The Ministry of Education unveiled draft guidelines on the writing of Korean history textbooks for middle and high schools and social studies textbooks for elementary schools on Aug. 31.
Middle and high school textbooks and elementary school textbooks, for which draft guidelines were disclosed this time, will be used at schools from 2025 and 2026, respectively. Korean history is not a standalone subject at elementary schools. Elementary school students learn it as part of social studies.
Under draft guidelines for middle and high school textbooks, North Korea's invasion of South Korea should not be mentioned in principle from the description of the Korean War which broke out on June 25, 1950. Also, "liberal" should be erased from the term "liberal democracy" when textbook writers describe the identity of South Korea.
As for textbooks for elementary school social studies, draft guidelines do not propose writers narrate the causes and process of the Korean War.
Meanwhile, the Korea Institute for Curriculum and Evaluation disclosed 11 authorized textbooks for elementary school social studies on Aug. 31. Published by 11 different publishers, the textbooks will be used to teach fifth and sixth graders of elementary schools from next year.
Nine of the textbooks reportedly make no mention of "liberal democratic basic order," which is a term specified in the Preamble of the Constitution.
In 2018, the administration under President Moon Jae-in set guidelines that made it a rule to erase "liberal" from "liberal democracy" and introduced “liberal democratic basic order” instead.
Then, even the phrase "liberal democratic basic order" went missing from nine textbooks. Only two contain it. The deletion of the phrase is an effective denial of South Korea’s identity and an insult to numerous patriots who dedicated their lives to keep the liberal democracy of the fatherland.
The United Nations approved the South Korean government as the only legitimate government established on the Korean Peninsula in December 1948. Seven elementary school textbooks followed the Moon administration’s guidelines that made it a rule not to describe this obvious fact.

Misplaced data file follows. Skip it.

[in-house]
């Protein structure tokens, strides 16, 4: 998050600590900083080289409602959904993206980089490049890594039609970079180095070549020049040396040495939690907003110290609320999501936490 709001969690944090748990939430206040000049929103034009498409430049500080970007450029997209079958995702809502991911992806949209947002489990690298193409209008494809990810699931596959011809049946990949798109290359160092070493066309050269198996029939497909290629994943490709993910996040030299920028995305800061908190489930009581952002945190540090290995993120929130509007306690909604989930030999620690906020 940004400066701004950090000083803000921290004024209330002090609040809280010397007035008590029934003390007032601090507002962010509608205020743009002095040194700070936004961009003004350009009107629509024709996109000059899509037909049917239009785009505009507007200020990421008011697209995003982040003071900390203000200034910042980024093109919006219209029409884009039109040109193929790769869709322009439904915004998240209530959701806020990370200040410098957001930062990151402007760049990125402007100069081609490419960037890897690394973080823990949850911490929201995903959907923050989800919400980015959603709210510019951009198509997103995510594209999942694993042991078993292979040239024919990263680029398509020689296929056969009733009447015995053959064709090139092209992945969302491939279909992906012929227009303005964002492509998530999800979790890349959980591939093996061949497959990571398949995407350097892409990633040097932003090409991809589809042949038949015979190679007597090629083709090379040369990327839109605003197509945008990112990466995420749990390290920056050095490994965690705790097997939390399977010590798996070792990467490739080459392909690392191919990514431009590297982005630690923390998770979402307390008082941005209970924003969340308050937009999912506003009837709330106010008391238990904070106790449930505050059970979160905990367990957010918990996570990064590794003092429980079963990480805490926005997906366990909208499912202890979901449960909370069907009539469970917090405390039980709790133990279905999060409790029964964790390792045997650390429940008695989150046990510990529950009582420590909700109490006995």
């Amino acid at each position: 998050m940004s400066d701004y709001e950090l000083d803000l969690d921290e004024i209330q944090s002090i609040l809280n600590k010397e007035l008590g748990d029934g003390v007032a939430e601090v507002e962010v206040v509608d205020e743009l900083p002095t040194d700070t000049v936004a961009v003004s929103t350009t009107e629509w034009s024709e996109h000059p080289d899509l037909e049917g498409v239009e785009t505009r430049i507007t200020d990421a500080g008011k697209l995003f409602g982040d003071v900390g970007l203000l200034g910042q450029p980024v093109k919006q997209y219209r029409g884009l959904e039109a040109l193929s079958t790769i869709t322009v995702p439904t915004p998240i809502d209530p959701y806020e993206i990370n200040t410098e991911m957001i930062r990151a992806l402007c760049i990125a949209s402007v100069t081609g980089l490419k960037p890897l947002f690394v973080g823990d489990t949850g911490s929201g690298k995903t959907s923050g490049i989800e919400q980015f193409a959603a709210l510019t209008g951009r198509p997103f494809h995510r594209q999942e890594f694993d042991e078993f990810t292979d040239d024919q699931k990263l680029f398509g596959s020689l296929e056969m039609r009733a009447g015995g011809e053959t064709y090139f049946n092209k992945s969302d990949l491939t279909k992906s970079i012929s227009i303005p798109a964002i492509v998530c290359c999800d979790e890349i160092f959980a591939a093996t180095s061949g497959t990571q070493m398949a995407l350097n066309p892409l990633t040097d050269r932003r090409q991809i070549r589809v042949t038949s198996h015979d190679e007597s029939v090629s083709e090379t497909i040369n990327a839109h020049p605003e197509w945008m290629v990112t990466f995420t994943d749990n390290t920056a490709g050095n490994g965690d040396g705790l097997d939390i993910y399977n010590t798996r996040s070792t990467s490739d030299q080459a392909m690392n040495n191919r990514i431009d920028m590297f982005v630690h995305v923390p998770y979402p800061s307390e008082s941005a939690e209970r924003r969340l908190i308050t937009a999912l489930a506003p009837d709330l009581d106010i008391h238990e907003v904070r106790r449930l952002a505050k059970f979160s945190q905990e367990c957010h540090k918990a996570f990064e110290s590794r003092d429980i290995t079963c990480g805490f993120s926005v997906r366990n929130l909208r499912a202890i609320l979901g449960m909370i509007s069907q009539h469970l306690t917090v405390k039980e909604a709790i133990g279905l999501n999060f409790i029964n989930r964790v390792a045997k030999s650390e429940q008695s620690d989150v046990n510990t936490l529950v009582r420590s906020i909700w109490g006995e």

Eight textbooks do not deal with "the Miracle on the Han River," which refers to the rapid economic growth of South Korea following the Korean War.
Only one touches on North Korea's bombing of South Korea's Yeonpyeong Island, which is the North's first armed attack on a South Korean civilian residential area after the Korean War ended in a truce in 1953.
It is obvious that North Korea started the Korean War by invading South Korea in a surprise attack. This is not a controversial issue at all. South Korea defines its ideological identity as "liberal democracy" to make sure that it values liberty while rejecting other forms of democracy such as social or people's democracies.
But some left-leaning historians are unwilling to accept these proven historical facts. One cannot but question if they believe South Korea started the war by invading North Korea. Which side started the war is an important matter that students must learn. This must not be hidden nor equivocated. An opposition party lawmaker argued to the effect that the fact is so obvious that it does not need to be mentioned. But the argument is unconvincing. However, the historical fact must be taught at least at schools.
It is hard to understand why left-leaning historians were eager to avoid mentioning North Korea's invasion of South Korea and erase the word "liberal" even as they enjoy their freedom in a liberal democracy. One cannot but wonder what ideology they want the country to pursue.
A research team who drew the draft guidelines in question was formed by the Moon administration. Despite concerns about educational bias, it included left-leaning figures in the team in April 2021, about a year left till the end of his presidency.
The textbooks and draft guidelines hide important historical facts and distort the nation's identity. Young generations must learn Korean history from an unbiased standpoint. The Education Ministry must form a new research team as soon as possible and redraft guidelines. It must also seek ways to supplement the authorized textbooks.